Colonel Gomme-Duncan

I am very grateful to the right hon. and learned Gentleman. I was aware of that. I am only saying what criminals in Scottish gaols thought about whipping.

Mr. Benson

The hon. and gallant Member referred to Scottish prisons. There is only one prison in Scotland in which whipping can be imposed for prison offences, and that is Peterhead.

Colonel Gomme-Duncan

I do wish the hon. Gentleman would bear with me. Perhaps I have not put it correctly. I am saying what criminals think about whipping. I am not saying where they have been whipped or when they were last whipped. I am talking about their attitude to whipping.

Mr. S. Silverman


Colonel Gomme-Duncan

I will give way to the hon. Member for Nelson and Colne (Mr. S. Silverman) if he has a contribution to make.

Mr. S. Silverman

If the hon. and gallant Gentleman's argument has no reference to places where whipping happened or whether it had happened at all, it can only be of academic interest.

Colonel Gomme-Duncan

In the Criminal Justice Bill we are endeavouring to put the whole thing on the best possible basis in the interest of society as a whole. Surely, it is more than academic interest to know what these criminals with whom we are concerned think about whipping. I would think it more than academic, because it is the desire of all Members of this House to do the very best we can, not only for society, which we have to protect, but for the criminals who are concerned.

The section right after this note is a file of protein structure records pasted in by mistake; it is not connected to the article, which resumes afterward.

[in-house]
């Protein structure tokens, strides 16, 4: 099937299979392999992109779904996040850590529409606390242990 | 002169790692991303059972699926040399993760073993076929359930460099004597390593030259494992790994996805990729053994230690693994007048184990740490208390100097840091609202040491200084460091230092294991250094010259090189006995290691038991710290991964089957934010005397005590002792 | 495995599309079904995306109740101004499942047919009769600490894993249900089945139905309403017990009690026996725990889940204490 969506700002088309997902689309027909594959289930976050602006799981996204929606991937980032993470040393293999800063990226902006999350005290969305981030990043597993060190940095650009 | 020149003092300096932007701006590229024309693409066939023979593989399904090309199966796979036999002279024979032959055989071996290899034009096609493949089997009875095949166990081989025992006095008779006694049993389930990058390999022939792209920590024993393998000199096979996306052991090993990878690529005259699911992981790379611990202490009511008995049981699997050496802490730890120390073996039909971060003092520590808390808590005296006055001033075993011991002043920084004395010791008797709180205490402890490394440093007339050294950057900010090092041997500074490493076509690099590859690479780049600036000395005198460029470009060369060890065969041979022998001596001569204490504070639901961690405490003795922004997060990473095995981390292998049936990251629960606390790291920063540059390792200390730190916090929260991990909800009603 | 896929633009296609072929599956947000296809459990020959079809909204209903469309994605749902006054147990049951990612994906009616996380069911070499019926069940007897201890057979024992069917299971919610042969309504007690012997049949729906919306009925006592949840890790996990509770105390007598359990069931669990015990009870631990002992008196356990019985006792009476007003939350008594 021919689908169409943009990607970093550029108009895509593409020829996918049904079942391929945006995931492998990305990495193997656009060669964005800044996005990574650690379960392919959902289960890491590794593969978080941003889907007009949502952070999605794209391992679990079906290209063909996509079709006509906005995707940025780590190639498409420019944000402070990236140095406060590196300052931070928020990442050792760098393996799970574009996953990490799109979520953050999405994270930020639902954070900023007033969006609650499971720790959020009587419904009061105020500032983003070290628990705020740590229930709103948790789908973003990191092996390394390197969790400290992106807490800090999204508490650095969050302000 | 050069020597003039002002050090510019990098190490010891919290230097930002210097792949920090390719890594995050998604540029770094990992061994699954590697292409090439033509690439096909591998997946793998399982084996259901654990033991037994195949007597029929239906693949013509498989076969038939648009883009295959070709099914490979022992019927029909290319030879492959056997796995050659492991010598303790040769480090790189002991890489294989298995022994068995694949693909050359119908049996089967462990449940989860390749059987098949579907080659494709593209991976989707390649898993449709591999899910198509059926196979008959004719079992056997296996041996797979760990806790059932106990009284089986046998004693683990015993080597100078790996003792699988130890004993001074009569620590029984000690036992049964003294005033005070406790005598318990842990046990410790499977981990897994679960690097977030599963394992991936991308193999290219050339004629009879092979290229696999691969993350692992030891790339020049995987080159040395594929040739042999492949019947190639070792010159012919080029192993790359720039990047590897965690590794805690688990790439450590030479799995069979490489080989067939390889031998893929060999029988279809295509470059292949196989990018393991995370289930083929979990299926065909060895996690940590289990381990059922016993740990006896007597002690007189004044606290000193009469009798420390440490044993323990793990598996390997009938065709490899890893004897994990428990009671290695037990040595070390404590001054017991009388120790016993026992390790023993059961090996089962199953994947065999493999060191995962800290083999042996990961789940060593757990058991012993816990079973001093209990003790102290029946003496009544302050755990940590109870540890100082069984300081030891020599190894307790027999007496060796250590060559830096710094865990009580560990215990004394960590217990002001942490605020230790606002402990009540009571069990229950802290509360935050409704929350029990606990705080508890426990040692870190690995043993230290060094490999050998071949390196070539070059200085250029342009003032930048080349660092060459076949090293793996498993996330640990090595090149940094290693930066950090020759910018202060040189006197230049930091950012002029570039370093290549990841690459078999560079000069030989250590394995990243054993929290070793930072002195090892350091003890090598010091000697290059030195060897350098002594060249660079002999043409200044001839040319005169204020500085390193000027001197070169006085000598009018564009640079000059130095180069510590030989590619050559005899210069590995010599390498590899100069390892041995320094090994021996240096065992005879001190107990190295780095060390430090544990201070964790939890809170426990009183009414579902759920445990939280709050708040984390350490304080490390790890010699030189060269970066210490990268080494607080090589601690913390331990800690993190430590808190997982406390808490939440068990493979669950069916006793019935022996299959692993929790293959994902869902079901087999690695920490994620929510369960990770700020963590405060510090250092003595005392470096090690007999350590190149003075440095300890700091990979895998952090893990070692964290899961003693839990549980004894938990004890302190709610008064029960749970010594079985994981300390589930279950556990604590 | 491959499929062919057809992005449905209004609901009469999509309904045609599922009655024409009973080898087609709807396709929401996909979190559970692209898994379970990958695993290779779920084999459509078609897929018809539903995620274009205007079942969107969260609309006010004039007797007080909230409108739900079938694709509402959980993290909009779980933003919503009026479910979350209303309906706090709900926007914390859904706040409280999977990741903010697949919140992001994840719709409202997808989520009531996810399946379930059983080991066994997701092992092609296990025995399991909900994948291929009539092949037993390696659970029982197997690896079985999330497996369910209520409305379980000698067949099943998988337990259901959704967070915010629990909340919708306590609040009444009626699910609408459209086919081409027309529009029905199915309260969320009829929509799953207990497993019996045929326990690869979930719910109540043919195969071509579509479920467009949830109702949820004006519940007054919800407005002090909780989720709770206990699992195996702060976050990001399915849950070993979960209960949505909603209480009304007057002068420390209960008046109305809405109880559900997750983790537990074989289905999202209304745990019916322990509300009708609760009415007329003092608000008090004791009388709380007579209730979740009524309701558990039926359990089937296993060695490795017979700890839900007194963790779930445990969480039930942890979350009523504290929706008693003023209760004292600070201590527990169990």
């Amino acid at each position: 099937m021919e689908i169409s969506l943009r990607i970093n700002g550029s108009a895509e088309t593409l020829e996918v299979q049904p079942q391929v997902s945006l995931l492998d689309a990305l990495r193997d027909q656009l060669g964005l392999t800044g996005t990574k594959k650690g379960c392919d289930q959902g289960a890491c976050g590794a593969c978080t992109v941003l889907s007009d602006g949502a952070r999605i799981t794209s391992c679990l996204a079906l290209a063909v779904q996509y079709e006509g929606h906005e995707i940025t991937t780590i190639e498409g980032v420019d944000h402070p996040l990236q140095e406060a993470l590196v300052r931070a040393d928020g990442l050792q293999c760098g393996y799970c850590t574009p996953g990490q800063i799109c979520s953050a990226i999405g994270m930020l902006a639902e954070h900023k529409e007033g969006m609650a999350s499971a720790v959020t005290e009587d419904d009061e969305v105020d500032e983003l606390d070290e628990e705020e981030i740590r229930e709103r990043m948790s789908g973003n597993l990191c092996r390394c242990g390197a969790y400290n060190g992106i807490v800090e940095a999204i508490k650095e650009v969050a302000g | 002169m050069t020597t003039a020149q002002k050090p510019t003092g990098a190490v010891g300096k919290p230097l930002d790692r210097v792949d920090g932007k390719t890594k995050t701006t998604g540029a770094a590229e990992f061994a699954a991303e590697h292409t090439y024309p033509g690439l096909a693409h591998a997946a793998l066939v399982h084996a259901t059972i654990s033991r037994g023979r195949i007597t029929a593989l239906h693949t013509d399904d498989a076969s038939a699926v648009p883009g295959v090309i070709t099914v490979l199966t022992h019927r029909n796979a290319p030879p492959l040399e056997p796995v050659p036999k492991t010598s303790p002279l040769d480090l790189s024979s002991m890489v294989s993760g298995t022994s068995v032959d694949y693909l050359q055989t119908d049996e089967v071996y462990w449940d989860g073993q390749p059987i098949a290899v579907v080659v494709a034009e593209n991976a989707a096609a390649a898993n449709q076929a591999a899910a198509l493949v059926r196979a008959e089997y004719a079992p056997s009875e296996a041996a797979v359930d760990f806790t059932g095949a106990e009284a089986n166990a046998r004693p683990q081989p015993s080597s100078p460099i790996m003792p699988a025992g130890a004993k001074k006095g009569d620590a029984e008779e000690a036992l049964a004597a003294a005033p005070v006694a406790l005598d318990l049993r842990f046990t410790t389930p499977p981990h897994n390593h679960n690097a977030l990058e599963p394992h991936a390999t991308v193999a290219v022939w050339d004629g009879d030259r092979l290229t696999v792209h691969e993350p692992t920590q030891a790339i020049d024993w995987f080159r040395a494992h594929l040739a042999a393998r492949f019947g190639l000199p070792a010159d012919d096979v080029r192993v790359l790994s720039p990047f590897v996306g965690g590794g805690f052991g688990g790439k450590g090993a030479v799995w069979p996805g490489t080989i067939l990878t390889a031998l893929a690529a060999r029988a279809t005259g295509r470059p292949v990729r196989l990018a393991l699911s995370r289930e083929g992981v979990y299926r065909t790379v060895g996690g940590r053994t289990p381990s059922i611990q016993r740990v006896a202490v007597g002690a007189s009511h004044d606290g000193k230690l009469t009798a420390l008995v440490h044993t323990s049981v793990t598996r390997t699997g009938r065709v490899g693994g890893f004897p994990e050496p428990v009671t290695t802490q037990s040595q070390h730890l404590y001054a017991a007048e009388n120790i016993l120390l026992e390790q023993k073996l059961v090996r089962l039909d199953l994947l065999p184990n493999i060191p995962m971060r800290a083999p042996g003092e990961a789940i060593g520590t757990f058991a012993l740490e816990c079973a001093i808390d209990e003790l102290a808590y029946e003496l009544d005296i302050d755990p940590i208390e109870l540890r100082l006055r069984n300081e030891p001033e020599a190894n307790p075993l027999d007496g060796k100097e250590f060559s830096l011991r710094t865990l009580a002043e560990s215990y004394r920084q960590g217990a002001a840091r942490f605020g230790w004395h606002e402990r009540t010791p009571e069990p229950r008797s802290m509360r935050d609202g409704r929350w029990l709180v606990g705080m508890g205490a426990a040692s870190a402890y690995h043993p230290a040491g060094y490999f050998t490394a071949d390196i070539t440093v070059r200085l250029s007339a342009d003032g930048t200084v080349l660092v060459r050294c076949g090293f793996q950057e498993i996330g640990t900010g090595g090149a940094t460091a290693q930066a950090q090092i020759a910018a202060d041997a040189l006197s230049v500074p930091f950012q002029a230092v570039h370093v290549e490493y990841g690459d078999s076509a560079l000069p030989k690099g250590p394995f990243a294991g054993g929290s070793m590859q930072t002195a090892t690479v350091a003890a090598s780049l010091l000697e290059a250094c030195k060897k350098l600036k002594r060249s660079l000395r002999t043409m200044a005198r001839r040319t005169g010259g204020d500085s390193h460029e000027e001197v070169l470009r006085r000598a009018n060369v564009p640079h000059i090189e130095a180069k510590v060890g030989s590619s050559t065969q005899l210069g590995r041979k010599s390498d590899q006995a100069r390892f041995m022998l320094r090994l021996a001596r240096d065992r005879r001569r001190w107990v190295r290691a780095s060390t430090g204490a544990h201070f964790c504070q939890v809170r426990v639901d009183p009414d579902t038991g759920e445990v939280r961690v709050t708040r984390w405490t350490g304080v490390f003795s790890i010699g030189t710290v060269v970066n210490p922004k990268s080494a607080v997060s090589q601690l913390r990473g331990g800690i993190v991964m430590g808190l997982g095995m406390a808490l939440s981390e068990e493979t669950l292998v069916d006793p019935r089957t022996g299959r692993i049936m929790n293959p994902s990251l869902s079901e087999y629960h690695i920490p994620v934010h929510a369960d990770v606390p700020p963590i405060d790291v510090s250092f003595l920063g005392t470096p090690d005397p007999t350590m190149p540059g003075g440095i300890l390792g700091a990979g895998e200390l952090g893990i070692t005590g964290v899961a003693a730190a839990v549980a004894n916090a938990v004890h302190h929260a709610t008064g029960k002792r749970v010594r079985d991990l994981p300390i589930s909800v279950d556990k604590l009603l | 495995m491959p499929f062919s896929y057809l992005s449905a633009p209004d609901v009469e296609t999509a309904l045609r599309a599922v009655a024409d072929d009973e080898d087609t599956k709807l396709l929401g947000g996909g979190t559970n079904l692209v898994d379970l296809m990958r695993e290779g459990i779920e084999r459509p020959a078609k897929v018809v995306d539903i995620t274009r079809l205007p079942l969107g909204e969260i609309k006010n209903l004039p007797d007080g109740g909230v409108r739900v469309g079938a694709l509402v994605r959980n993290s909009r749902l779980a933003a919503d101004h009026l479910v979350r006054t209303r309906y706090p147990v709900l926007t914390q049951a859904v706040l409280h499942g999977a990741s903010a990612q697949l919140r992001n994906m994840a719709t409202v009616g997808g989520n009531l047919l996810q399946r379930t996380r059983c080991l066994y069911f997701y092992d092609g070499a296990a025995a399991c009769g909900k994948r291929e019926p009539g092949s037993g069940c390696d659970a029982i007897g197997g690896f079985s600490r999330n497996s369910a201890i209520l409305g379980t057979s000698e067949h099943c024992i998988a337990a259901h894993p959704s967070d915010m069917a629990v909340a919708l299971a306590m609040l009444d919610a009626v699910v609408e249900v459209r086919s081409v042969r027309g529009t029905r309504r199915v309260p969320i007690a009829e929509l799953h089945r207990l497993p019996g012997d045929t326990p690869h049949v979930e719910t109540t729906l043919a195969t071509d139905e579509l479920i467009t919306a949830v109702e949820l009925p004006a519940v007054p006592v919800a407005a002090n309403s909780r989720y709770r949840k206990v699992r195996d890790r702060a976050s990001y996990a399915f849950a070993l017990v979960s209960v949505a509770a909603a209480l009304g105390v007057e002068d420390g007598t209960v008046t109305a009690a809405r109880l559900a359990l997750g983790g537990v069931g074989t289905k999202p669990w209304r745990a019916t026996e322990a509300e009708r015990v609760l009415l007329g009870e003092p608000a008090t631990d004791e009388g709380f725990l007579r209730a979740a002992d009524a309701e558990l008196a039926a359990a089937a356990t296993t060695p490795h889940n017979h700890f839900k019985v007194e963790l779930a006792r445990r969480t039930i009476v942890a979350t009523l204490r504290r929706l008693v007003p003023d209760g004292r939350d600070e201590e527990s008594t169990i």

Mr. G. Porter

I thought the hon. and gallant Member was talking about the Scottish prisons.

Colonel Gomme-Duncan

The job of the Inspector of Prisons for Scotland, and I feel sure, for England, is to find out everything concerned with criminals so that he can do the best he can for them. Obviously, when flogging is under discussion—it was before the war and it is now—one wants to find out what the criminal's reactions are if one is to do the best for the criminals and for society. I cannot say that too emphatically. I beg the Home Secretary to say whether he will not consider that another place has not done wisely in leaving out the cat o'nine tails and retaining the punishment of whipping in certain specified cases. I hope I have made it clear from the point of view of one who is interested. I hope the House will consider this very seriously and not let the discussion degenerate into a matter of mere laughter.

Mr. Benson

I should not have intervened in this Debate had not the hon. and gallant Member quoted the Scottish view as evidence for the use of corporal punishment. It so happens that there is no more conclusive argument for the abolition of corporal punishment than the experience of Scotland. It lies in this. In England, there is practically only one crime for which an adult is flogged, and that is, robbery with violence. We have here two countries, one in which the "cat" has been used for 75 years for robbery, and one where it has not been used because it is illegal to use it. The "cat" is not a legal punishment there. What has been the course of the decline in the figures for robbery during the last 75 years? There has been a decline in Scotland to about one-third of the decline in the English figures. In the country where there is no flogging, robbery has declined more rapidly than it has in England, where there is flogging, and where flogging has been consistently used. In view of this, what is the use of bringing in Scotland as evidence in favour of flogging?

Colonel Gomme-Duncan

I was not giving it as evidence of what Scotland does or ought to do, but of the reaction of criminals to the possibility of their being flogged.

Mr. Benson